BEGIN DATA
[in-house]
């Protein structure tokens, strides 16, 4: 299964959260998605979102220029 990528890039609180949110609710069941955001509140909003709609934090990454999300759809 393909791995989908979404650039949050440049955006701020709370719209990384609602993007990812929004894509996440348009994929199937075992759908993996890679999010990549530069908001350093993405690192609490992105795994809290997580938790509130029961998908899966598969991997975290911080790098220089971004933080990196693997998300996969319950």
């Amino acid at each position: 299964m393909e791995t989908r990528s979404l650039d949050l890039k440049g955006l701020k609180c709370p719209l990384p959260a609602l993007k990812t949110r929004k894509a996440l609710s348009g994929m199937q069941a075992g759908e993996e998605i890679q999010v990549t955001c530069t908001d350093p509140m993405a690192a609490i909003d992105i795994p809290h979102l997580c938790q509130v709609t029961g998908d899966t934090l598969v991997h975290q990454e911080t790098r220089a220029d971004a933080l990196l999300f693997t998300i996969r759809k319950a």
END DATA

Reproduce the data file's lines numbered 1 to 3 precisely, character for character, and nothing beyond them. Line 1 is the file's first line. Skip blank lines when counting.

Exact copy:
[in-house]
């Protein structure tokens, strides 16, 4: 299964959260998605979102220029 990528890039609180949110609710069941955001509140909003709609934090990454999300759809 393909791995989908979404650039949050440049955006701020709370719209990384609602993007990812929004894509996440348009994929199937075992759908993996890679999010990549530069908001350093993405690192609490992105795994809290997580938790509130029961998908899966598969991997975290911080790098220089971004933080990196693997998300996969319950």
């Amino acid at each position: 299964m393909e791995t989908r990528s979404l650039d949050l890039k440049g955006l701020k609180c709370p719209l990384p959260a609602l993007k990812t949110r929004k894509a996440l609710s348009g994929m199937q069941a075992g759908e993996e998605i890679q999010v990549t955001c530069t908001d350093p509140m993405a690192a609490i909003d992105i795994p809290h979102l997580c938790q509130v709609t029961g998908d899966t934090l598969v991997h975290q990454e911080t790098r220089a220029d971004a933080l990196l999300f693997t998300i996969r759809k319950a």